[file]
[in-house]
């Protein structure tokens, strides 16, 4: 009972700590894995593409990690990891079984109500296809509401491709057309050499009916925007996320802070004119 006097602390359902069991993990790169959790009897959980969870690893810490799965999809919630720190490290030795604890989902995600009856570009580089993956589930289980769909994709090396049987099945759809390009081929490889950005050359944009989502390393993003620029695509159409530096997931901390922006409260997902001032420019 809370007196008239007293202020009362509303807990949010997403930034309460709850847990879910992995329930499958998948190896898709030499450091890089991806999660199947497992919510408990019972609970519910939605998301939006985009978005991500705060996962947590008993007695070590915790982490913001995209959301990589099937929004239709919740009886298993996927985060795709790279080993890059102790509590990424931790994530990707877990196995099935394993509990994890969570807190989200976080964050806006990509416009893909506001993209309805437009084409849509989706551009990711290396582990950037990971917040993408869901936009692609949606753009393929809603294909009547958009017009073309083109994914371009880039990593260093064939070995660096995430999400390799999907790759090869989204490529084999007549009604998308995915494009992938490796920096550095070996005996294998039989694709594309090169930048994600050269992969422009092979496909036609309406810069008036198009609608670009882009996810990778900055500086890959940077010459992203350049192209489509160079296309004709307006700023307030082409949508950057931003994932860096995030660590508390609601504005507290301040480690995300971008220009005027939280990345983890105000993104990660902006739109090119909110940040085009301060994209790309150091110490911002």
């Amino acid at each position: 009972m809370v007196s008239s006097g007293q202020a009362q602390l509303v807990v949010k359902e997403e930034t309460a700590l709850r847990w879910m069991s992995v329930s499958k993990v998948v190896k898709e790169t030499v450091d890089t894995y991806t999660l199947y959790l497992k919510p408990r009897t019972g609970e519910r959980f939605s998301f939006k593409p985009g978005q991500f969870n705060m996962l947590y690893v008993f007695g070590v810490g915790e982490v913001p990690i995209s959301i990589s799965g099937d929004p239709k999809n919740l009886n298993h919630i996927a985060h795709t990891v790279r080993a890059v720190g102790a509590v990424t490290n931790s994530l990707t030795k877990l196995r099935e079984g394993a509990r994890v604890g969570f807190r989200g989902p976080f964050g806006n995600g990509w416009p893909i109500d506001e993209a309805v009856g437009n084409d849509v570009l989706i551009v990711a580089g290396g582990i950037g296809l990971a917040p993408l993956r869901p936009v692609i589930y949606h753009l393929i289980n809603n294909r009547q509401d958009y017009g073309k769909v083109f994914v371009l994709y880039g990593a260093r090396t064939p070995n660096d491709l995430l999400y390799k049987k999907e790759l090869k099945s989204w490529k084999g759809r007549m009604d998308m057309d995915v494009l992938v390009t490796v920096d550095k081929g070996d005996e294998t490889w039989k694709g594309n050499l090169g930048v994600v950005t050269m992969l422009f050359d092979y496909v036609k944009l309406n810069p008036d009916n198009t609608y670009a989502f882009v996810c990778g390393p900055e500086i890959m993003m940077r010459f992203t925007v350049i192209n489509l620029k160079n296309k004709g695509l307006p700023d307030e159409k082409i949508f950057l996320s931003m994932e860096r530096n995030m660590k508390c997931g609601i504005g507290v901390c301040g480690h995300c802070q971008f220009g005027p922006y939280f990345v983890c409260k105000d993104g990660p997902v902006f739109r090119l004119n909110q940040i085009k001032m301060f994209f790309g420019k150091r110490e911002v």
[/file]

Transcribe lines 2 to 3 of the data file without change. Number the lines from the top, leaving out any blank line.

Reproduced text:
């Protein structure tokens, strides 16, 4: 009972700590894995593409990690990891079984109500296809509401491709057309050499009916925007996320802070004119 006097602390359902069991993990790169959790009897959980969870690893810490799965999809919630720190490290030795604890989902995600009856570009580089993956589930289980769909994709090396049987099945759809390009081929490889950005050359944009989502390393993003620029695509159409530096997931901390922006409260997902001032420019 809370007196008239007293202020009362509303807990949010997403930034309460709850847990879910992995329930499958998948190896898709030499450091890089991806999660199947497992919510408990019972609970519910939605998301939006985009978005991500705060996962947590008993007695070590915790982490913001995209959301990589099937929004239709919740009886298993996927985060795709790279080993890059102790509590990424931790994530990707877990196995099935394993509990994890969570807190989200976080964050806006990509416009893909506001993209309805437009084409849509989706551009990711290396582990950037990971917040993408869901936009692609949606753009393929809603294909009547958009017009073309083109994914371009880039990593260093064939070995660096995430999400390799999907790759090869989204490529084999007549009604998308995915494009992938490796920096550095070996005996294998039989694709594309090169930048994600050269992969422009092979496909036609309406810069008036198009609608670009882009996810990778900055500086890959940077010459992203350049192209489509160079296309004709307006700023307030082409949508950057931003994932860096995030660590508390609601504005507290301040480690995300971008220009005027939280990345983890105000993104990660902006739109090119909110940040085009301060994209790309150091110490911002």
């Amino acid at each position: 009972m809370v007196s008239s006097g007293q202020a009362q602390l509303v807990v949010k359902e997403e930034t309460a700590l709850r847990w879910m069991s992995v329930s499958k993990v998948v190896k898709e790169t030499v450091d890089t894995y991806t999660l199947y959790l497992k919510p408990r009897t019972g609970e519910r959980f939605s998301f939006k593409p985009g978005q991500f969870n705060m996962l947590y690893v008993f007695g070590v810490g915790e982490v913001p990690i995209s959301i990589s799965g099937d929004p239709k999809n919740l009886n298993h919630i996927a985060h795709t990891v790279r080993a890059v720190g102790a509590v990424t490290n931790s994530l990707t030795k877990l196995r099935e079984g394993a509990r994890v604890g969570f807190r989200g989902p976080f964050g806006n995600g990509w416009p893909i109500d506001e993209a309805v009856g437009n084409d849509v570009l989706i551009v990711a580089g290396g582990i950037g296809l990971a917040p993408l993956r869901p936009v692609i589930y949606h753009l393929i289980n809603n294909r009547q509401d958009y017009g073309k769909v083109f994914v371009l994709y880039g990593a260093r090396t064939p070995n660096d491709l995430l999400y390799k049987k999907e790759l090869k099945s989204w490529k084999g759809r007549m009604d998308m057309d995915v494009l992938v390009t490796v920096d550095k081929g070996d005996e294998t490889w039989k694709g594309n050499l090169g930048v994600v950005t050269m992969l422009f050359d092979y496909v036609k944009l309406n810069p008036d009916n198009t609608y670009a989502f882009v996810c990778g390393p900055e500086i890959m993003m940077r010459f992203t925007v350049i192209n489509l620029k160079n296309k004709g695509l307006p700023d307030e159409k082409i949508f950057l996320s931003m994932e860096r530096n995030m660590k508390c997931g609601i504005g507290v901390c301040g480690h995300c802070q971008f220009g005027p922006y939280f990345v983890c409260k105000d993104g990660p997902v902006f739109r090119l004119n909110q940040i085009k001032m301060f994209f790309g420019k150091r110490e911002v």